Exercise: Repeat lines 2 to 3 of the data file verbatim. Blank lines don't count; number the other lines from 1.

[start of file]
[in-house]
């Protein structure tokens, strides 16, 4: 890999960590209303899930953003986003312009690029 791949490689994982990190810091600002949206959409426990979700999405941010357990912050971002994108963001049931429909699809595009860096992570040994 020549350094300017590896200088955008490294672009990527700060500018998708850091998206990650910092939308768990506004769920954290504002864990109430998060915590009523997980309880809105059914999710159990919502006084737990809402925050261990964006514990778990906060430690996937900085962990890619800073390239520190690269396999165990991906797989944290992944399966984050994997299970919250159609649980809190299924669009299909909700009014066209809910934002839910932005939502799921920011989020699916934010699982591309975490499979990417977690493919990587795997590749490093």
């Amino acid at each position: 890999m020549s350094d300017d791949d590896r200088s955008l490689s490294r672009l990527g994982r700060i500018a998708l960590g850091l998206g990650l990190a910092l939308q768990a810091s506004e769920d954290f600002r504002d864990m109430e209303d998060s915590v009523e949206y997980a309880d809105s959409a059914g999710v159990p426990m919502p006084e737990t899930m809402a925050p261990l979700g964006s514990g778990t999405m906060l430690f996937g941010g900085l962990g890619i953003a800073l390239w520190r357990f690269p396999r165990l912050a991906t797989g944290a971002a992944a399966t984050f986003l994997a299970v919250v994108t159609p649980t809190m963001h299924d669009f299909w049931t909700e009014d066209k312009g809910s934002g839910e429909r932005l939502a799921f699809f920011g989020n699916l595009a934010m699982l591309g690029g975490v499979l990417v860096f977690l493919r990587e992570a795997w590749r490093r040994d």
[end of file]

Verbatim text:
């Protein structure tokens, strides 16, 4: 890999960590209303899930953003986003312009690029 791949490689994982990190810091600002949206959409426990979700999405941010357990912050971002994108963001049931429909699809595009860096992570040994 020549350094300017590896200088955008490294672009990527700060500018998708850091998206990650910092939308768990506004769920954290504002864990109430998060915590009523997980309880809105059914999710159990919502006084737990809402925050261990964006514990778990906060430690996937900085962990890619800073390239520190690269396999165990991906797989944290992944399966984050994997299970919250159609649980809190299924669009299909909700009014066209809910934002839910932005939502799921920011989020699916934010699982591309975490499979990417977690493919990587795997590749490093």
């Amino acid at each position: 890999m020549s350094d300017d791949d590896r200088s955008l490689s490294r672009l990527g994982r700060i500018a998708l960590g850091l998206g990650l990190a910092l939308q768990a810091s506004e769920d954290f600002r504002d864990m109430e209303d998060s915590v009523e949206y997980a309880d809105s959409a059914g999710v159990p426990m919502p006084e737990t899930m809402a925050p261990l979700g964006s514990g778990t999405m906060l430690f996937g941010g900085l962990g890619i953003a800073l390239w520190r357990f690269p396999r165990l912050a991906t797989g944290a971002a992944a399966t984050f986003l994997a299970v919250v994108t159609p649980t809190m963001h299924d669009f299909w049931t909700e009014d066209k312009g809910s934002g839910e429909r932005l939502a799921f699809f920011g989020n699916l595009a934010m699982l591309g690029g975490v499979l990417v860096f977690l493919r990587e992570a795997w590749r490093r040994d």